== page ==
Chicago, IL

90-Day Suspension of Chicago Officer for Body Slam Arrest Brings Attention to Police Use of Excessive Force

Natalie Frank, Ph.D.

While the Chicago Civilian Office of Police Accountability (COPA) recommended terminating the officer, the Chicago Police Board voted to suspend the officer for 90 days
Photo bySaturnism/Flickr [CC BY 2.0]

In a recent decision that has sparked public debate, a Chicago police officer has been suspended for 90 days by the Police Board for a controversial body slam arrest that occurred three years ago. The suspension, issued by the board after an investigation, has drawn attention to issues of excessive force and police accountability.

Officer Mark Johnson has been suspended by the Police Board in a unanimous decision on Thursday. The suspension came after Officer Johnson arrived at a bus stop in Chatham on Thanksgiving Day in 2019, where a fellow officer had forcefully brought down 32-year-old Bernard Kersh.

According to the report, plainclothes officers in an unmarked police car observed Kersh drinking vodka at the bus stop and attempted to issue him a citation. As the officers tried to ticket Kersh, he reportedly spat in one officer's eye, prompting the officer to respond with an "emergency takedown," as stated by authorities.

The incident, captured in a video showing Sgt. Jerald Williams lifting Kersh and forcefully bringing him to the ground, spread online and generated widespread outrage. Then-Mayor Lori Lightfoot expressed her deep concern, describing the video as "very disturbing."

Despite the Civilian Office of Police Accountability (COPA) recommending a 45-day suspension for Williams, records indicate that former CPD Superintendent David Brown suggested a 135-day suspension for Williams, who has a background in mixed martial arts. However, Williams has yet to serve the recommended suspension and was reportedly in the "grievance process" as of Friday, as confirmed by a police spokesperson.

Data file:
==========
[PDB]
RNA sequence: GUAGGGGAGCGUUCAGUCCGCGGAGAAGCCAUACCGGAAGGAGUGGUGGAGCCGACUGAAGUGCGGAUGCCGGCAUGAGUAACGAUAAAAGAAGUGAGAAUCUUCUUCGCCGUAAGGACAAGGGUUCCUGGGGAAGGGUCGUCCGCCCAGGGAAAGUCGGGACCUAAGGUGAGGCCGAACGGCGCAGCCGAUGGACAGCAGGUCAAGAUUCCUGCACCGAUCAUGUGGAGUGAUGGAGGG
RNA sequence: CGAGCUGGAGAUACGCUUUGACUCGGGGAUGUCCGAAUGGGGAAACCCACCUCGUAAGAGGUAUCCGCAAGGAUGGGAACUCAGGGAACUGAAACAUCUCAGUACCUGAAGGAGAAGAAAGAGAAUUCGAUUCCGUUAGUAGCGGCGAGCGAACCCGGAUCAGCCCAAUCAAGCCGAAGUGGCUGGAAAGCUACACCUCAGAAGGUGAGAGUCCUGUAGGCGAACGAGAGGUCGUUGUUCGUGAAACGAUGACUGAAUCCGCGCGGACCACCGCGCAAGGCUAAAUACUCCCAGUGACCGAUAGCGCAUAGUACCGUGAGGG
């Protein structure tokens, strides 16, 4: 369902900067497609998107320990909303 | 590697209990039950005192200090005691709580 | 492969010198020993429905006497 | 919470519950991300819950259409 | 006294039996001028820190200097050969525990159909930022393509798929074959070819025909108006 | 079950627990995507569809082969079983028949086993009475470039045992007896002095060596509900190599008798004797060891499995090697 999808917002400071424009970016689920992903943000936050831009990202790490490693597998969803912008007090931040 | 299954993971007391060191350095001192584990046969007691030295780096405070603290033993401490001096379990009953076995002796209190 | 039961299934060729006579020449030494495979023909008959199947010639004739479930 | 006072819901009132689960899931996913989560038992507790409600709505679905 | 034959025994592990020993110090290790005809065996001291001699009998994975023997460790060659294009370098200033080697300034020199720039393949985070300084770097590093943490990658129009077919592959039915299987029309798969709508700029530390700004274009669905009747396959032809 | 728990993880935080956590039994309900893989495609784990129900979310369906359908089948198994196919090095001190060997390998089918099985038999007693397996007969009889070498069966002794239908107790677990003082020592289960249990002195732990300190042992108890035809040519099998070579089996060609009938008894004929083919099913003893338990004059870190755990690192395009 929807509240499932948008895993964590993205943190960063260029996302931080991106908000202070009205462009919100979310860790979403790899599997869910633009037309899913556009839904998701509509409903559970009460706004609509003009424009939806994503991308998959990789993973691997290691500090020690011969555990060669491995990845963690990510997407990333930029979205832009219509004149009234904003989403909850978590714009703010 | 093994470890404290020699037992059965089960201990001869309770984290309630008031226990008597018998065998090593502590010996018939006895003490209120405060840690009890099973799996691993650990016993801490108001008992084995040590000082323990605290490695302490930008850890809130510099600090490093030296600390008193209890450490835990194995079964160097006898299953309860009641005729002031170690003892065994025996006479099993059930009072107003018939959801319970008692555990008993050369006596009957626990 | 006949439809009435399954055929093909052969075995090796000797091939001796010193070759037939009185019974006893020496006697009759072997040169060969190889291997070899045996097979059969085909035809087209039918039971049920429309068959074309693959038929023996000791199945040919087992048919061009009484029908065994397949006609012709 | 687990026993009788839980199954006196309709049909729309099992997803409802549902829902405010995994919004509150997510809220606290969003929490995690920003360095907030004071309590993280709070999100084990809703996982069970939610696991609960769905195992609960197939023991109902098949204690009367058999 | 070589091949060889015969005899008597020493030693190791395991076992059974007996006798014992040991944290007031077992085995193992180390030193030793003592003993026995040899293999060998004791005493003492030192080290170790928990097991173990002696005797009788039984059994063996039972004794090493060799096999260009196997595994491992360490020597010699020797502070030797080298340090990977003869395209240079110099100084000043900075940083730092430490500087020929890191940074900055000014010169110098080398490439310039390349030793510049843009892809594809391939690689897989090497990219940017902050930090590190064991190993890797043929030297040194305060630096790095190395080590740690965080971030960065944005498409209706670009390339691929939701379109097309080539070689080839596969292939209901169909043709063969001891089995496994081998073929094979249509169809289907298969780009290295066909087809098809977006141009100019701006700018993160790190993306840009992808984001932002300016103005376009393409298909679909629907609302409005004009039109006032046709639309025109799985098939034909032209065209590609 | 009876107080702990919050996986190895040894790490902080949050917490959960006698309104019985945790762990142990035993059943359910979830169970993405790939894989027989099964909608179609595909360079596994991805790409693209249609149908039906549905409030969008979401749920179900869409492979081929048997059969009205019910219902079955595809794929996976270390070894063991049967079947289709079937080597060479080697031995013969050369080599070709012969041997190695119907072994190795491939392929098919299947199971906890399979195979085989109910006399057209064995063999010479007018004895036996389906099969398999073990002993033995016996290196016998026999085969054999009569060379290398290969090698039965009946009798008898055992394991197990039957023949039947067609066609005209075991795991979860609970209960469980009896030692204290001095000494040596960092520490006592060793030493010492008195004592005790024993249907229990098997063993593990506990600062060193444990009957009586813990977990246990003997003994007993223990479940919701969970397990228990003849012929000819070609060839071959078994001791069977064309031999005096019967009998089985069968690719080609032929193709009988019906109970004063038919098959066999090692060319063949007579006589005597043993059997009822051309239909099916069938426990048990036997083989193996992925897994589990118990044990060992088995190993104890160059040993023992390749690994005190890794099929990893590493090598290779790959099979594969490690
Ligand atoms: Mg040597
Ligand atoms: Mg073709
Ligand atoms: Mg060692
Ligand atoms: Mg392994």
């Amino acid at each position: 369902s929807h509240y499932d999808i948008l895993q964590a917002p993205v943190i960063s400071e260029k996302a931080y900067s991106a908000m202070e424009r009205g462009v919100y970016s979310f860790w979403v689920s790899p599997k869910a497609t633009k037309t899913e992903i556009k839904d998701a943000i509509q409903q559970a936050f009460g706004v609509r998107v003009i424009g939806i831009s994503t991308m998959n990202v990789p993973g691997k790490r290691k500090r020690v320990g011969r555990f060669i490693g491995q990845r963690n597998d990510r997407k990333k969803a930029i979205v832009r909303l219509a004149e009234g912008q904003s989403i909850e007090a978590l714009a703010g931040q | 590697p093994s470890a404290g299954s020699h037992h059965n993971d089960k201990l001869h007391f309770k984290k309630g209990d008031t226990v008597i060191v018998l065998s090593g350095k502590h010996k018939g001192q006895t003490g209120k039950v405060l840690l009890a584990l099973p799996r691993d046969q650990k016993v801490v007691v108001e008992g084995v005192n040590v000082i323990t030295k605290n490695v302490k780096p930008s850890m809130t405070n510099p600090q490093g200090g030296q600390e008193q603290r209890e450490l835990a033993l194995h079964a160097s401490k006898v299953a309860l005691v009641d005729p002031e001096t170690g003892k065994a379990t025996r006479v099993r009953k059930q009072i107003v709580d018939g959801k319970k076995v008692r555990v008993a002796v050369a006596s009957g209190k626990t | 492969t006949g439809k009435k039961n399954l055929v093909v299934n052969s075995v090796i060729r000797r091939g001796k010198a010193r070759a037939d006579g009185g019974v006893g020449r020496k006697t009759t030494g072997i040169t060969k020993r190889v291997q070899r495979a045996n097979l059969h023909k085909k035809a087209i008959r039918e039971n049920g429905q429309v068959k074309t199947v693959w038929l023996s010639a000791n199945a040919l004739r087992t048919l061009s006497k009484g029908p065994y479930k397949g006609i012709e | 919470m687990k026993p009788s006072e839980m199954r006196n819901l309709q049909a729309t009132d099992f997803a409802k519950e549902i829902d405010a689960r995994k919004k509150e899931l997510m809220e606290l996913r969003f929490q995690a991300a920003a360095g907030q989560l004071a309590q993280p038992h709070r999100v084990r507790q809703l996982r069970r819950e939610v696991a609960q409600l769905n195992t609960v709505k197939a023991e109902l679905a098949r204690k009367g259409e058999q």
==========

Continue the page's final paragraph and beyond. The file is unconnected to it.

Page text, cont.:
Johnson arrived at the scene right after the body slam had occurred and forcibly picked up Kersh, who was unconscious at time, and shoved him into a police car, without first having medics examine him. He also failed to secure Kersh with a seat belt. According to the decision, Johnson's behavior “was disrespectful to Mr. Kersh and not consistent with CPD’s standards for transporting arrestees."

COPA additionally stated that Johnson hadn't turned on his bodycam to document the incident and that he included inaccurate statements in his report “by indicating that Mr. Bernard Kersh was alert and/or responsive prior to being placed into a marked Chicago Police Department vehicle, or words to that effect.”  In his report, Johnson had stated that Kersh had been "alert” and “feigning unconsciousness.”

The Civilian Office of Police Accountability (COPA) had recommended the termination of Officer Johnson, claiming that he failed to provide appropriate care to Mr. Kersh and subsequently provided false information in relation to the arrest. However, the Board decided that the statements weren't "willfully" false.

City records indicate that a total of seven officers, including two sergeants, faced potential disciplinary actions for their involvement in the arrest. However, not all of these cases have been resolved.

This was the second time in the past five years that Johnson had to face the police board. In January of 2018, the police board concurred with COPA's suggestion to suspend Johnson for 366 days due to allegations of using unwarranted force against a student from Chicago Public Schools while off duty.

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